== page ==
A team of Loma Linda physicians is encouraging kids to join “Team Henry.” Who’s Henry, you ask? He’s an overweight hamster who realized he needed to make some changes in his life.
As part of a service grant project to address pediatric obesity in the community, four Loma Linda physicians headed over to H. Frank Dominguez Elementary School in early October to inspire children to live a more active lifestyle.
Lauren Simon, MD, director of primary care sports medicine; pediatric residents Jonathan Smits, MD, and Rachel Davidge, DO; and family medicine resident Cory Mitchell, MD, read the story “Henry Gets Moving,” a children’s book by Pierre Rouzier, MD, and Chaz Nielsen about an overweight hamster that makes healthy diet and exercise lifestyle changes, to more than 60 third graders and their teachers.
The kids actively participated in story time, reading along about Henry the hamster and how he learned how to eat better.
“What are we going to do to get healthy?” Simon asked the third graders. To which many replied, “Eat vegetables!!”
“Let's all get moving and eat healthy!” the doctors read from the book.
One student asked how long they should exercise, and the docs informed them that at least 60 minutes a day was best for them and at least 30 minutes per day for their parents and all adults.
Smits said that pediatric obesity is something he sees every day and needs to be addressed. “This book is a way to learn about and adapt changes that will keep these children and their families from comorbidities,” he said.
After the read along, each child was given a copy of the book to take home as well as a Team Henry backpack filled with items that encourage healthy living. The book was read in English, but it also had text in Spanish.
The doctors, along with Brandon Henry, MD, who recently graduated from the Loma Linda University pediatric residency program, worked together to acquire the items in the backpack, which included: a wearable Henry pin/button, a "Move like Henry" silicon wristband, a small kick ball, Team Henry collapsible water bottle, sidewalk chalk, WIC cookbook for children and parents, healthy snacks, and a packet of family games to get kids moving. Information on the SACHS clinic was also included in the backpack as a resource for parents who may benefit from it.
After leaving the elementary school, the docs headed a few blocks west to the new SACHS clinic at the Loma Linda University Health – San Bernardino Campus. There they read to children and their families in the lobby of the pediatric clinic. The youngsters were also given backpacks to take home.
Simon stated that she and her team were “very excited to be engaged in the school system and the broader SACHS community. We really hope we can impact the families,” she said, “not just the children.”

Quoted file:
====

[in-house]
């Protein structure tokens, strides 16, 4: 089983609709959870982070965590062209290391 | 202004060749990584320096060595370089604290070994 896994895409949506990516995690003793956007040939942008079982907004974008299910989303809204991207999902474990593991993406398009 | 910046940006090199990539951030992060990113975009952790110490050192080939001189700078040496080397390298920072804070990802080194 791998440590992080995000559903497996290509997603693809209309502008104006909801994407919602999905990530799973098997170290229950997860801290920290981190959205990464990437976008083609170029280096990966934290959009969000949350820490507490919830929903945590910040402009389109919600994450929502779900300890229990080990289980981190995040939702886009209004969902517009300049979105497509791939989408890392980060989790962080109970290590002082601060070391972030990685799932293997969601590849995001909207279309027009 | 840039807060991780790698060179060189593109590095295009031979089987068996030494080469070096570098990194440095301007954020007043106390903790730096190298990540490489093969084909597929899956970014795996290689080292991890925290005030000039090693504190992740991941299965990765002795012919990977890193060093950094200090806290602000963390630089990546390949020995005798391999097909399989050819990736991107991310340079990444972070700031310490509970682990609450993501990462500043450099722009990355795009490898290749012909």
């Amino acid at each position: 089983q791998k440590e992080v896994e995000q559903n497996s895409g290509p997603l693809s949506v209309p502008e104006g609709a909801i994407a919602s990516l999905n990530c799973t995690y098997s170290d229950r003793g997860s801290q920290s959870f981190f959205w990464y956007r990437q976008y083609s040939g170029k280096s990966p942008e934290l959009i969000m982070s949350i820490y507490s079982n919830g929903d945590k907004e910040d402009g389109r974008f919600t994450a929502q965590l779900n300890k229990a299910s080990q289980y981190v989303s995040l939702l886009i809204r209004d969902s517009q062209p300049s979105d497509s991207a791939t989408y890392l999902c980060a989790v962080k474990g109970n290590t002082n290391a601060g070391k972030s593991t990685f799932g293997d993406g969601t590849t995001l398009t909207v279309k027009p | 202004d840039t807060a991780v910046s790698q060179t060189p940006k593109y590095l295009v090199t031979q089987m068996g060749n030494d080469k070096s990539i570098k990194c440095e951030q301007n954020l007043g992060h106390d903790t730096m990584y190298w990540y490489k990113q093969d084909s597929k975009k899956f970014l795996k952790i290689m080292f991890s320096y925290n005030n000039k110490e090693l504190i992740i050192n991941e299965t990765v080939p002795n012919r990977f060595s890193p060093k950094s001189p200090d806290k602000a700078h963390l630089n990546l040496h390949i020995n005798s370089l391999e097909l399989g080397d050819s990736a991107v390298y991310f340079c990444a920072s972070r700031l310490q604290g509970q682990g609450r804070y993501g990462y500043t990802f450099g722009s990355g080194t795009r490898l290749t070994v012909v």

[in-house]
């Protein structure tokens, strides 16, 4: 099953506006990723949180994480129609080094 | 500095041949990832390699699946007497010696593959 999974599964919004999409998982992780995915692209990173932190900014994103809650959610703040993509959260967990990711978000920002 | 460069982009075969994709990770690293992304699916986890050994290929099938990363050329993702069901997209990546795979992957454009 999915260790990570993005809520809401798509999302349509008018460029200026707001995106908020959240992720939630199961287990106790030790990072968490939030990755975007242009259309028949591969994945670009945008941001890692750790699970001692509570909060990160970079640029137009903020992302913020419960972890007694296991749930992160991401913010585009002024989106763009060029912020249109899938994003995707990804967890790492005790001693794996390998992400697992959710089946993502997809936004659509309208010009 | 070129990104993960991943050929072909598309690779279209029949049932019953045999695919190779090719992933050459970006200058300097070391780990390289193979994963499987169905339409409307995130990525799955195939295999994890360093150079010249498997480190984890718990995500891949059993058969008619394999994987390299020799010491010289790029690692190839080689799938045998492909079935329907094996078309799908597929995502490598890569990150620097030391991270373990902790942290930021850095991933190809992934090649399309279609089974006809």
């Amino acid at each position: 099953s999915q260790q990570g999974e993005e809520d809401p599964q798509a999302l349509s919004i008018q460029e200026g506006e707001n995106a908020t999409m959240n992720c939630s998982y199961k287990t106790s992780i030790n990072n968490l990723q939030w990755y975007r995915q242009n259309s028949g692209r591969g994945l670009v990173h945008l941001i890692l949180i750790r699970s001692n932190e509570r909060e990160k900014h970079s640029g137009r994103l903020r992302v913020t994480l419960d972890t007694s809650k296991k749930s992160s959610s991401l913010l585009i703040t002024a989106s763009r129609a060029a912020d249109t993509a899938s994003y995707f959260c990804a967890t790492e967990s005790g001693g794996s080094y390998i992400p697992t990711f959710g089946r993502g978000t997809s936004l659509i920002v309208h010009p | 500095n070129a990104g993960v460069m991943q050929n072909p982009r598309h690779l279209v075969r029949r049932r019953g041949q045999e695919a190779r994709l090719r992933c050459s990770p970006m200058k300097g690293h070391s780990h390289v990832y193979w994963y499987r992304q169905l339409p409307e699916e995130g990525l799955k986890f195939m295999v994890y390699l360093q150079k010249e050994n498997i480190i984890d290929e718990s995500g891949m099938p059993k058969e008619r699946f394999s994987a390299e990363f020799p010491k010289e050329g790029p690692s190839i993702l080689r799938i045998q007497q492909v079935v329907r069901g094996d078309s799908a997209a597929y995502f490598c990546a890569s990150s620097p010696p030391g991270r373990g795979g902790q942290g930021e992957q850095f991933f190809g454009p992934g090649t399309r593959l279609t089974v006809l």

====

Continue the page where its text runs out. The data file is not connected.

The obesity reduction event was made possible by the American Medical Society for Sports Medicine (AMSSM) Foundation Humanitarian Service Grant. The team of Loma Linda University Health physicians was one of five recipients from across the country to receive a $2000 grant from the AMSSM to perform a humanitarian service project.
“This project is a great example of how the American Medical Society for Sports Medicine Foundation supports the humanitarian work of our members; doing what we can at the grass roots level in reaching out to educate and promote health and safety for our patients in our communities,” said AMSSM Foundation president, Margot Putukian, MD.
“Providing young children with great educational information about the role of exercise and nutrition in decreasing obesity and improving their health is inspirational,” Putukian added, “and the AMSSM Foundation is incredibly fortunate that our members are able to ‘pay it forward’ in their communities. Congratulations to Dr. Simon and her colleagues, as well as Dr. Rouzier with his wonderful book, in representing AMSSM and making a difference in the lives of our patients and communities.”
“It is humbling for our team to have received this grant,” said Simon. “It’s great to be able to partner with the school to be able to teach these children how to be healthy in a fun, interactive way. ”
Simon stated that the residents working with her on this project are all interested in going into sports medicine.
Overall, 200 backpacks were put together. Over 70 backpacks were given to the children and staff at the elementary school; many more were handed to children at the SACHS clinic. The remaining backpacks will be handed out to those who come through the pediatric and family medicine clinics at Loma Linda University Health – San Bernardino Campus.